|Publication number||US5764994 A|
|Application number||US 08/711,516|
|Publication date||Jun 9, 1998|
|Filing date||Sep 16, 1996|
|Priority date||Sep 16, 1996|
|Publication number||08711516, 711516, US 5764994 A, US 5764994A, US-A-5764994, US5764994 A, US5764994A|
|Inventors||David John Craft|
|Original Assignee||International Business Machines Corporation|
|Export Citation||BiBTeX, EndNote, RefMan|
|Patent Citations (18), Non-Patent Citations (4), Referenced by (50), Classifications (18), Legal Events (5)|
|External Links: USPTO, USPTO Assignment, Espacenet|
1. Technical Field
The present invention relates to an improved method and system for data processing in general and, in particular, to an improved method and system for data compression. Still more particularly, the present invention relates to an improved method and system for compressing a set of compiled microcode to be executed within a data processing system.
2. Description of the Prior Art
A monolithic embedded data processing system typically comprises three major components, namely, a central processing unit, a non-volatile memory, and a random access memory. A sequence of executable microcode, commonly known as firmware, intended for a specific application may be stored within the non-volatile memory. During operation, this sequence of executable microcode is loaded from the non-volatile memory to the central processing unit for subsequent execution. The random access memory can be utilized for storing data or may be served as an instruction cache.
Because of their high-performance, low-power consumption, and relatively small silicon area-requirement, RISC (reduced instruction set computer) architecture microprocessors and microcontrollers are becoming a preferred choice as the central processing unit for monolithic embedded data processing systems over their CISC (complex instruction set computer) counterparts. However, even though RISC microprocessors and microcontrollers are smaller and have lower power consumption, particularly at the more moderate performance levels, most RISC microprocessors and microcontrollers require a larger amount of code to perform any given task as compared to CISC processors. Depending on the architecture of the microprocessor and the embedded data processing system application, a RISC microcode module is typically 20% to 50% larger than an equivalent CISC microcode module. This translates to a higher memory cost, because additional non-volatile memory must be utilized to store the microcode. Incidentally, this will result in an overall larger chip which translates to a higher overall system cost.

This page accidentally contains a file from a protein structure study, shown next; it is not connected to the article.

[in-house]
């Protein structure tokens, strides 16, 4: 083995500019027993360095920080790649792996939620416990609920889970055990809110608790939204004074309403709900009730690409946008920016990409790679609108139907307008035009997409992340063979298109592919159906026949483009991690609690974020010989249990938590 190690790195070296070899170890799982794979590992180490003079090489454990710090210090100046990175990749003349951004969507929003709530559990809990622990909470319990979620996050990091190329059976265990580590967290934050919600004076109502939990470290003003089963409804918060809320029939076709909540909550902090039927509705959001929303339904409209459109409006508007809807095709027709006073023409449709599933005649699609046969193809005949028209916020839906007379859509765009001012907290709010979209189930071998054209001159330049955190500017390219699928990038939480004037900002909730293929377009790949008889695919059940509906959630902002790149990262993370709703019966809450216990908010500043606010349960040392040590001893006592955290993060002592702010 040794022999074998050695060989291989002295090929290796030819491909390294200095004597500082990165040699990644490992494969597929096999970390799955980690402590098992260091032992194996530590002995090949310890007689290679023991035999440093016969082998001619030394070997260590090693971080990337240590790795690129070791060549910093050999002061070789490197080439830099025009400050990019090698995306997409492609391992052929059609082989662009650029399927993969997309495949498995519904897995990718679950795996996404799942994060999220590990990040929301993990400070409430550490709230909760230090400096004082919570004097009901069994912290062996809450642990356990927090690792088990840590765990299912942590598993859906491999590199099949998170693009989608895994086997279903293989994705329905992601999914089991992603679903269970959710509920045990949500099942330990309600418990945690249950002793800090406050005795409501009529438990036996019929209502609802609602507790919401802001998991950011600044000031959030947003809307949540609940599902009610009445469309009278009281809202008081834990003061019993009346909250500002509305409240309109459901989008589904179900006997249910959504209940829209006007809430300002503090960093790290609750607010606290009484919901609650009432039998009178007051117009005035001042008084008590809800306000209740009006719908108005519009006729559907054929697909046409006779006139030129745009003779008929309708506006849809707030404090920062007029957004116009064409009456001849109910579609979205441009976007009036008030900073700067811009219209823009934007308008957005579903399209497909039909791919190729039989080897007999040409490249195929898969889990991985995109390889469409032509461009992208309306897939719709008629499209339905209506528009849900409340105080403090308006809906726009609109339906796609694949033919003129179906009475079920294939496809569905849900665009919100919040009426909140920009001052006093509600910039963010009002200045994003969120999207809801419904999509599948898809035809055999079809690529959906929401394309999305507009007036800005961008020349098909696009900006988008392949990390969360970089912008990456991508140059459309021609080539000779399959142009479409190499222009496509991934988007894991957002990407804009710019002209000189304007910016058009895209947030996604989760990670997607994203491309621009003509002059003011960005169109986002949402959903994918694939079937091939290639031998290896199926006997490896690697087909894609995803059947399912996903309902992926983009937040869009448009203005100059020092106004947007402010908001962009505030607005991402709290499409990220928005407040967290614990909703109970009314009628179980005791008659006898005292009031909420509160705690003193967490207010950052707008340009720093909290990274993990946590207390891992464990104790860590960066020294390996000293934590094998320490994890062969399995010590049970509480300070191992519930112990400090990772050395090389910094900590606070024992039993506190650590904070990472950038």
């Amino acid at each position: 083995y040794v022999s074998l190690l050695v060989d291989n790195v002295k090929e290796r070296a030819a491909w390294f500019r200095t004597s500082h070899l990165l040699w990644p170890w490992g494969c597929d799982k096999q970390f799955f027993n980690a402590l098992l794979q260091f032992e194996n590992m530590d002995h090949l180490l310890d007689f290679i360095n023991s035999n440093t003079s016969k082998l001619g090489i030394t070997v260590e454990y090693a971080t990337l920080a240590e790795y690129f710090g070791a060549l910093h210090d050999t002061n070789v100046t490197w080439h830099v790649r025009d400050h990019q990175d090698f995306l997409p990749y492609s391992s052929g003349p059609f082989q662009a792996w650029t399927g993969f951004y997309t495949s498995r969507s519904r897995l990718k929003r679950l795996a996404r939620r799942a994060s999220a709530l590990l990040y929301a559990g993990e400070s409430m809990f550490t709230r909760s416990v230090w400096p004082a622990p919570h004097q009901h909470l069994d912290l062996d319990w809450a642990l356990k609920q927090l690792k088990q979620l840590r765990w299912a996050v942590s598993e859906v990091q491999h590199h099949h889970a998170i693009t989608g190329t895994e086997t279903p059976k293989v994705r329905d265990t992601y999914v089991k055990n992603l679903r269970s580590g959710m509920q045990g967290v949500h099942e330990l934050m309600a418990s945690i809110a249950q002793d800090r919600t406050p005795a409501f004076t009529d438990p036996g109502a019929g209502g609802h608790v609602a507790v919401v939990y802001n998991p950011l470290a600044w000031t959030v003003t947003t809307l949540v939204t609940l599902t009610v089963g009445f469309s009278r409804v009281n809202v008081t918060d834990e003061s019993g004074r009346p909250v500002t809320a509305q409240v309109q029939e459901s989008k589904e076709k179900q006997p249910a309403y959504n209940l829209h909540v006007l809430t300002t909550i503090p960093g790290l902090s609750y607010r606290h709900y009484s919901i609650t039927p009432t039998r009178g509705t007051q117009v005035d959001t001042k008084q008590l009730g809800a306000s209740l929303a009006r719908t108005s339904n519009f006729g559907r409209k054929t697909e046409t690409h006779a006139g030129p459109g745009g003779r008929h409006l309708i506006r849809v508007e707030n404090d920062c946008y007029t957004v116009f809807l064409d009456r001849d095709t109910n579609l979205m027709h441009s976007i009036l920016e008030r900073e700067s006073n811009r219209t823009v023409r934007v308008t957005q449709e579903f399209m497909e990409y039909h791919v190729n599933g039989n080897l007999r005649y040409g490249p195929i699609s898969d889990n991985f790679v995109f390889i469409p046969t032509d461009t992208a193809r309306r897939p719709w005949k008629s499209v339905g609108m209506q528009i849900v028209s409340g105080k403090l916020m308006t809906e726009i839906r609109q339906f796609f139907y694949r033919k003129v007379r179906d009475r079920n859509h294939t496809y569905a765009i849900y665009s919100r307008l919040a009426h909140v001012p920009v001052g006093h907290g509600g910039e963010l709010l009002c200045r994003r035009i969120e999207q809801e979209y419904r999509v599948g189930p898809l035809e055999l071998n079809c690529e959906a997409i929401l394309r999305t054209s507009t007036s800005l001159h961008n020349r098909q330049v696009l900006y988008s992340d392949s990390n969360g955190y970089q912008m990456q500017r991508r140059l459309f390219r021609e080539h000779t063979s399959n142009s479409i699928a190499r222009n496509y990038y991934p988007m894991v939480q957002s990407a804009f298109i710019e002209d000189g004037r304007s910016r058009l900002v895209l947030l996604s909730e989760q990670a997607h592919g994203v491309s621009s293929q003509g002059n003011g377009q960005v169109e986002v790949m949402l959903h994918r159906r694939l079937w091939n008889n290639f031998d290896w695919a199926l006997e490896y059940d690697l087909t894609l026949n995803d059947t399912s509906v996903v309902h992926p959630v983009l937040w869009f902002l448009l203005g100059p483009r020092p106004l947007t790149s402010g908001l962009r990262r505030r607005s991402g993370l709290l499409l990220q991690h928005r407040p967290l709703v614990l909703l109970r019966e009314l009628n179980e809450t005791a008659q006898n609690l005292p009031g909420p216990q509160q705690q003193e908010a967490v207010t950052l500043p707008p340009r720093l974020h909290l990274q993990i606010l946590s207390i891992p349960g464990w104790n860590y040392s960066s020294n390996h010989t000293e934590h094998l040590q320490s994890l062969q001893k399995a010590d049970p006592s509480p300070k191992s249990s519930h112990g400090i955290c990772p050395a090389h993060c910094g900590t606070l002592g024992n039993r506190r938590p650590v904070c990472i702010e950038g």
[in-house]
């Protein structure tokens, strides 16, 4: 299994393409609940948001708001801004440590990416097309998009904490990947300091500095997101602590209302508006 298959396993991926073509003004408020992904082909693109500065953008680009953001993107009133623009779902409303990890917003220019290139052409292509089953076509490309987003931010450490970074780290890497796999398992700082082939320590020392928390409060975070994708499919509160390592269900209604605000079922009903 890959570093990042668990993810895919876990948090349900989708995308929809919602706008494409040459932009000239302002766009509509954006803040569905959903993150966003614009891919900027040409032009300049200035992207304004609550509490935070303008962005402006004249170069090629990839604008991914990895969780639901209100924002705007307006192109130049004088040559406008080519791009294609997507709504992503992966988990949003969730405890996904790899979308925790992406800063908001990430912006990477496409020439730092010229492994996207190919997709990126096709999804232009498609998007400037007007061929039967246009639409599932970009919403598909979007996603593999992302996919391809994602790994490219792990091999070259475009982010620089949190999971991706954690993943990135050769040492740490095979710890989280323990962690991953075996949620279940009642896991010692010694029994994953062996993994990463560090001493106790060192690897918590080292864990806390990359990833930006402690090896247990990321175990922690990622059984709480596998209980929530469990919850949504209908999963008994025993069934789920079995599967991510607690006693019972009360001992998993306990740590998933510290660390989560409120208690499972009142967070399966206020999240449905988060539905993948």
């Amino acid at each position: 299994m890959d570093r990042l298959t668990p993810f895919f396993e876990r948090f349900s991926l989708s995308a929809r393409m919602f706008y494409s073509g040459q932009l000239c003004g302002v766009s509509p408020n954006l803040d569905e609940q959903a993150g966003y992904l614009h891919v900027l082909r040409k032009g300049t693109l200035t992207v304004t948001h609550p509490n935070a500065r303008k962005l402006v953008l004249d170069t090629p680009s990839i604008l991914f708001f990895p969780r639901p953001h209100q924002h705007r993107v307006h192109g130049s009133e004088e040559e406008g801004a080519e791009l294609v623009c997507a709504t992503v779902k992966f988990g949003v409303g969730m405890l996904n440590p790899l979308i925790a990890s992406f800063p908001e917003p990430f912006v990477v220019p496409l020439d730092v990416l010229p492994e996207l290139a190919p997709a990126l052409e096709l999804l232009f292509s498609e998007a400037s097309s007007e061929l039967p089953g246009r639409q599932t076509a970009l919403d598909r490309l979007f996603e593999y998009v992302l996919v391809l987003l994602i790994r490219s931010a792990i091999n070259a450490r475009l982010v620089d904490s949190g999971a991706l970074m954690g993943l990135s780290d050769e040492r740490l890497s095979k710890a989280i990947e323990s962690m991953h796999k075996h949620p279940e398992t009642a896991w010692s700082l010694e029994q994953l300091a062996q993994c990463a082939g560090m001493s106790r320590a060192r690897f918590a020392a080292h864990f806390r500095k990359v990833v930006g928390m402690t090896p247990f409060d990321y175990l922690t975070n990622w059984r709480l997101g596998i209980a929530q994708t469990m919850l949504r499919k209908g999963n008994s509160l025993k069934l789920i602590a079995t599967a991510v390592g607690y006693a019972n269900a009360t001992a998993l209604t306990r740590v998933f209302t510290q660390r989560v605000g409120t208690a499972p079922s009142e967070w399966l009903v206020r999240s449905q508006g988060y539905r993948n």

Consequently, it would be desirable to provide an improved method and system to compress a set of compiled microcode to be utilized within an embedded data processing system such that the memory requirement for microcode storage can be reduced.
In view of the foregoing, it is therefore an object of the present invention to provide an improved method and system for data processing.
It is another object of the present invention to provide an improved method and system for compressing data.
It is yet another object of the present invention to provide an improved method and system for compressing a set of compiled microcode to be utilized within a data processing system.